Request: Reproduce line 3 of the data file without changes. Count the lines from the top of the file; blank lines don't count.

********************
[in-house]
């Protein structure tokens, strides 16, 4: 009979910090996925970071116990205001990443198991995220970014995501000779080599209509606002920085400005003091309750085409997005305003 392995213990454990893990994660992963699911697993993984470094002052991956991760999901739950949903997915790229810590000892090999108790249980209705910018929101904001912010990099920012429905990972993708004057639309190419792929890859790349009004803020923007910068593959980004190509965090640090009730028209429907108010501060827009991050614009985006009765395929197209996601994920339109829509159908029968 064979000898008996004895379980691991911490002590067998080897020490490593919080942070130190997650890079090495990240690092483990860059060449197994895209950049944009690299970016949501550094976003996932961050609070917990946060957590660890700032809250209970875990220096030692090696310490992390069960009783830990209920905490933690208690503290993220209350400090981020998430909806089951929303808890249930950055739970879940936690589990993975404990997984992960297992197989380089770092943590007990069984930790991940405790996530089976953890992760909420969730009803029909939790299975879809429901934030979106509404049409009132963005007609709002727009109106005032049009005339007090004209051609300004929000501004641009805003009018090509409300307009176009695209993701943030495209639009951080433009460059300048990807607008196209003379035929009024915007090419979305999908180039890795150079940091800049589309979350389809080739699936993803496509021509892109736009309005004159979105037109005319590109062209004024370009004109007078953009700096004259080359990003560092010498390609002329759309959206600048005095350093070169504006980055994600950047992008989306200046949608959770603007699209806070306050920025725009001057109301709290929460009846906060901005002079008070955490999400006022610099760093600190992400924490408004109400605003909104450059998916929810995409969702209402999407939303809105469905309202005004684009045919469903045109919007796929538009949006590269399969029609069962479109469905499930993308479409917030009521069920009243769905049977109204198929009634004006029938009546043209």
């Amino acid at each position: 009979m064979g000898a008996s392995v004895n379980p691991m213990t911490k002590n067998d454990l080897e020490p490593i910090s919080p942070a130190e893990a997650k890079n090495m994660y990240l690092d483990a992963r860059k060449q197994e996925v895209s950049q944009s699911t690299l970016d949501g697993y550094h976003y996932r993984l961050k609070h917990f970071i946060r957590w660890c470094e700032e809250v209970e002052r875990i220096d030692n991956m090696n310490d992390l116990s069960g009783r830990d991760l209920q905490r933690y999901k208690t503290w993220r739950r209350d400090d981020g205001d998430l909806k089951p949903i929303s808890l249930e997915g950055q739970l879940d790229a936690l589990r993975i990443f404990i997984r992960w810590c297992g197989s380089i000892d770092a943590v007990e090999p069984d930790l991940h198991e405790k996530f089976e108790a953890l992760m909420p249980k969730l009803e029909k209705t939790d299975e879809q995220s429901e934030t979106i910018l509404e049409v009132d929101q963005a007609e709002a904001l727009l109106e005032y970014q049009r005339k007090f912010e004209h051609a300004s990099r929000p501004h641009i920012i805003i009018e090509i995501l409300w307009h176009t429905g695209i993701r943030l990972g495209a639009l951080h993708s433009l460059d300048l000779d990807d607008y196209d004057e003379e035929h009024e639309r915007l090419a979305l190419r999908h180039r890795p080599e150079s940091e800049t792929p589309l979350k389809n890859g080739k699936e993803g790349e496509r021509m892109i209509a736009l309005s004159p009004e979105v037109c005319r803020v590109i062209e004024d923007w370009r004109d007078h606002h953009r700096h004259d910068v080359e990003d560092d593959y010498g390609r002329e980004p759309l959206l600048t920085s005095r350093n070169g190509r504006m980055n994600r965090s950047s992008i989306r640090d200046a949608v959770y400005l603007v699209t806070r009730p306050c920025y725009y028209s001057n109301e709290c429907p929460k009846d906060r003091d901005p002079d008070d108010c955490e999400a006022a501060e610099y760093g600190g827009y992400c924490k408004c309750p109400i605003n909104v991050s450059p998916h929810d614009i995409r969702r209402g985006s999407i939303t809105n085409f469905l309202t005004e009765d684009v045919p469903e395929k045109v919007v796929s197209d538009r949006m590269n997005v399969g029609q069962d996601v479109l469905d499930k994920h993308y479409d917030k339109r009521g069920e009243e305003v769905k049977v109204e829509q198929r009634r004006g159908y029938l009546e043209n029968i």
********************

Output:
């Amino acid at each position: 009979m064979g000898a008996s392995v004895n379980p691991m213990t911490k002590n067998d454990l080897e020490p490593i910090s919080p942070a130190e893990a997650k890079n090495m994660y990240l690092d483990a992963r860059k060449q197994e996925v895209s950049q944009s699911t690299l970016d949501g697993y550094h976003y996932r993984l961050k609070h917990f970071i946060r957590w660890c470094e700032e809250v209970e002052r875990i220096d030692n991956m090696n310490d992390l116990s069960g009783r830990d991760l209920q905490r933690y999901k208690t503290w993220r739950r209350d400090d981020g205001d998430l909806k089951p949903i929303s808890l249930e997915g950055q739970l879940d790229a936690l589990r993975i990443f404990i997984r992960w810590c297992g197989s380089i000892d770092a943590v007990e090999p069984d930790l991940h198991e405790k996530f089976e108790a953890l992760m909420p249980k969730l009803e029909k209705t939790d299975e879809q995220s429901e934030t979106i910018l509404e049409v009132d929101q963005a007609e709002a904001l727009l109106e005032y970014q049009r005339k007090f912010e004209h051609a300004s990099r929000p501004h641009i920012i805003i009018e090509i995501l409300w307009h176009t429905g695209i993701r943030l990972g495209a639009l951080h993708s433009l460059d300048l000779d990807d607008y196209d004057e003379e035929h009024e639309r915007l090419a979305l190419r999908h180039r890795p080599e150079s940091e800049t792929p589309l979350k389809n890859g080739k699936e993803g790349e496509r021509m892109i209509a736009l309005s004159p009004e979105v037109c005319r803020v590109i062209e004024d923007w370009r004109d007078h606002h953009r700096h004259d910068v080359e990003d560092d593959y010498g390609r002329e980004p759309l959206l600048t920085s005095r350093n070169g190509r504006m980055n994600r965090s950047s992008i989306r640090d200046a949608v959770y400005l603007v699209t806070r009730p306050c920025y725009y028209s001057n109301e709290c429907p929460k009846d906060r003091d901005p002079d008070d108010c955490e999400a006022a501060e610099y760093g600190g827009y992400c924490k408004c309750p109400i605003n909104v991050s450059p998916h929810d614009i995409r969702r209402g985006s999407i939303t809105n085409f469905l309202t005004e009765d684009v045919p469903e395929k045109v919007v796929s197209d538009r949006m590269n997005v399969g029609q069962d996601v479109l469905d499930k994920h993308y479409d917030k339109r009521g069920e009243e305003v769905k049977v109204e829509q198929r009634r004006g159908y029938l009546e043209n029968i």